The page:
Sunday, March 8, 2009

A Benedictine with Franciscan Roots

Each year the universal church sets aside a day to celebrate Consecrated Life. Usually, it is in February, near the Feast of the Presentation – February 2nd. This year in the Omaha Archdiocese, this special day was observed on Saturday, February 7th at St. John Vianney Parish in Omaha.

Bishop William Dendinger from the Grand Island Diocese in Nebraska was the keynote speaker. In his presentation on Consecrated Life, he articulated his own personal vocational story. Indeed, he has a very interesting story. Some day I hope that he too puts his story in writing so that others can benefit from his journey in following the vocational call.

While listening to Bishop Dendinger, I noticed something that I think is common for many individuals who decide to become a member of a community and join the consecrated life or become a priest. This common thread is the presence of religious people in the life of one who is considering the life for him/herself. Bishop Dendinger mentioned numerous priests who made home visits and were present in his life before he became a priest, especially when he was a young boy and those who sustained him on the way and still do.
I would like to begin to mention a few people who played that role in my life and who were definitely very influential in planting seeds deep within and did much to help me make the choice to become a monk.

One of the first persons, who was already in consecrated life and who made a deep impression upon me would be my great uncle, Br. Adrian Borer, a Franciscan Friar. I mentioned him in the article entitled Promised at Birth.

Br. Adrian was near the end of a long line of children in his family – a family of 15. Already, one of his sisters was a Franciscan nun as well. Br. Adrian was born in Franciscan country in Nebraska—Platte County, in the St. Bernard area – near Humphrey, Nebraska.

He left home at an early age and received his education and formation at Quincy, Illionis. I, myself, dreamt about going to that same institution and beginning my life as a religious as well. But Br. Adrian spent most of his years in San Antonio, Texas. He loved the mission there and spent most of his life preparing food for his confreres and helping poor people. He became very famous for his baking, especially his bread.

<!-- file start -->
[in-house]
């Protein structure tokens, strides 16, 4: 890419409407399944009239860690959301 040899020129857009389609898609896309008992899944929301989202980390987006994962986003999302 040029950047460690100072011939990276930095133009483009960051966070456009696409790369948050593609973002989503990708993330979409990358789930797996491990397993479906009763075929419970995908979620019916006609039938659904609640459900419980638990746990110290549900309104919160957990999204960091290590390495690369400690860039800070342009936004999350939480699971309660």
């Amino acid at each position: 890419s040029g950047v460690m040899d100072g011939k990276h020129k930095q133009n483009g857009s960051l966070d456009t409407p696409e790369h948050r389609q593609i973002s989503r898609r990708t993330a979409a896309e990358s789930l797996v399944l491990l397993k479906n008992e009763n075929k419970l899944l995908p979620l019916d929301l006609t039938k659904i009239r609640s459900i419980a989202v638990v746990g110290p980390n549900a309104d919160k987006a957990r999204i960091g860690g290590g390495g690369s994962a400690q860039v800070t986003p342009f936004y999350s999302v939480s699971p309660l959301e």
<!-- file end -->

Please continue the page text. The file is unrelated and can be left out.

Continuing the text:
Although I don’t remember every summer when he came back to Nebraska, oftentimes he would come to visit his many nieces and nephews. My mother was one of his nieces. We have a funny photo of my mom in Br. Adrian’s habit. Br. Adrian would relax a bit among family members and take off his habit and usually placed it on the bed in the main bedroom. His nieces and nephews would jump at the chance and don his habit.

When Br. Adrian came to visit my family, he would give me special attention, more than he gave my bothers and sisters. I have a distinct memory of going on long walks with him. Never was he pushy with me about joining the Franciscans, but I must admit that I was enamored by the order and specifically by him. I, too, liked to cook and bake and so we had something in common. Not so long ago, I read the letter the superior of the St. Louis Province of the Franciscans wrote to all the confreres when Br. Adrian died. Indeed, it was a moving letter and a great tribute to a simple and humble man.
In the last few years, I have realized how much this man meant to me and how in a very quiet way, he had been a tremendous force in my life. I was particularly able to articulate this fact after hearing Bishop Dendinger’s presentation on Consecrated Life Day in Omaha.
And in finding a way to articulate this fact, I think it is important that we who are in consecrated life, realize that we can be the same for others who meet us, especially young people. Yes, we are all very busy people these days with fewer members in our communities. But we still have the capability of having an influence on others. And it also struck me that perhaps the internet is way for this to happen these days.

Indeed, Br. Adrian was a wonderful person in lots of ways. I only wish that I could have been closer to him in my younger days of formation in religious life. In the last few years, I have read a lot of Richard Rohr, a Franciscan priest who is a leading spiritual writer of present times. I can’t help but think of my great uncle, Br. Adrian, and admit the pleasant feeling I get when I am in touch with my Franciscan roots. Perhaps that is one explanation of my love for gardening besides my rural upbringing and background.

Hopefully, we in religious life can return the graces to others which we received from great mentors like, Br. Adrian Borer.

The other people in religious life who had a great impact on me would be the Benedictine Sisters of Scared Heart Monastery in Yankton, SD. But that is another story and article.

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